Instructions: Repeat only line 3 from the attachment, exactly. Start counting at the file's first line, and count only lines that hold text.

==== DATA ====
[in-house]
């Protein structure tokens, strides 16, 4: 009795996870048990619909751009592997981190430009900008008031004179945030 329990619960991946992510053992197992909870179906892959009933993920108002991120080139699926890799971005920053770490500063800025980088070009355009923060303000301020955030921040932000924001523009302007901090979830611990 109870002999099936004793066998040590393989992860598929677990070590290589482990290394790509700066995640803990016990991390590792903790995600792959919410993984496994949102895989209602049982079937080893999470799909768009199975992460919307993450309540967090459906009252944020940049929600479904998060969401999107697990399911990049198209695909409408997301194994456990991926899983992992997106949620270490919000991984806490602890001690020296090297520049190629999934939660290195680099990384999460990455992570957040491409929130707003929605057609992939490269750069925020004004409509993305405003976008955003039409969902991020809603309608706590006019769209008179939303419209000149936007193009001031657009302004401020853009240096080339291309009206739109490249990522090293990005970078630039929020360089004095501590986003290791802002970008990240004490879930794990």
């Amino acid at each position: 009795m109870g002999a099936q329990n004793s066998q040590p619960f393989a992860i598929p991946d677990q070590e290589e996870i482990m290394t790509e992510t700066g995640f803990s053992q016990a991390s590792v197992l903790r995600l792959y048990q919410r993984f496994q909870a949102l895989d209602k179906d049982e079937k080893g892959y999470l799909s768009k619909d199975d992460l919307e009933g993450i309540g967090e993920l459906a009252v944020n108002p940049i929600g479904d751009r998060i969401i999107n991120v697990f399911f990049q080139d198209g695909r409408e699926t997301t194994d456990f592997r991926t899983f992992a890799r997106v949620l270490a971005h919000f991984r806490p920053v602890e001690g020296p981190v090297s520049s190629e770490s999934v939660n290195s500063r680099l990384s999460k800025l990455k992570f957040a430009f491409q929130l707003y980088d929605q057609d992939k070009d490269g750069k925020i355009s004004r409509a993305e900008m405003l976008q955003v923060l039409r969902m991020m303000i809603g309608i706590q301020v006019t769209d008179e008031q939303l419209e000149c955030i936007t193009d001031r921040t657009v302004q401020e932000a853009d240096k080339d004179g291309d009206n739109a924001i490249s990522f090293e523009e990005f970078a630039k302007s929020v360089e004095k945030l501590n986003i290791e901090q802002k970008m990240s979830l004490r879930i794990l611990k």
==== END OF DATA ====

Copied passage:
């Amino acid at each position: 009795m109870g002999a099936q329990n004793s066998q040590p619960f393989a992860i598929p991946d677990q070590e290589e996870i482990m290394t790509e992510t700066g995640f803990s053992q016990a991390s590792v197992l903790r995600l792959y048990q919410r993984f496994q909870a949102l895989d209602k179906d049982e079937k080893g892959y999470l799909s768009k619909d199975d992460l919307e009933g993450i309540g967090e993920l459906a009252v944020n108002p940049i929600g479904d751009r998060i969401i999107n991120v697990f399911f990049q080139d198209g695909r409408e699926t997301t194994d456990f592997r991926t899983f992992a890799r997106v949620l270490a971005h919000f991984r806490p920053v602890e001690g020296p981190v090297s520049s190629e770490s999934v939660n290195s500063r680099l990384s999460k800025l990455k992570f957040a430009f491409q929130l707003y980088d929605q057609d992939k070009d490269g750069k925020i355009s004004r409509a993305e900008m405003l976008q955003v923060l039409r969902m991020m303000i809603g309608i706590q301020v006019t769209d008179e008031q939303l419209e000149c955030i936007t193009d001031r921040t657009v302004q401020e932000a853009d240096k080339d004179g291309d009206n739109a924001i490249s990522f090293e523009e990005f970078a630039k302007s929020v360089e004095k945030l501590n986003i290791e901090q802002k970008m990240s979830l004490r879930i794990l611990k």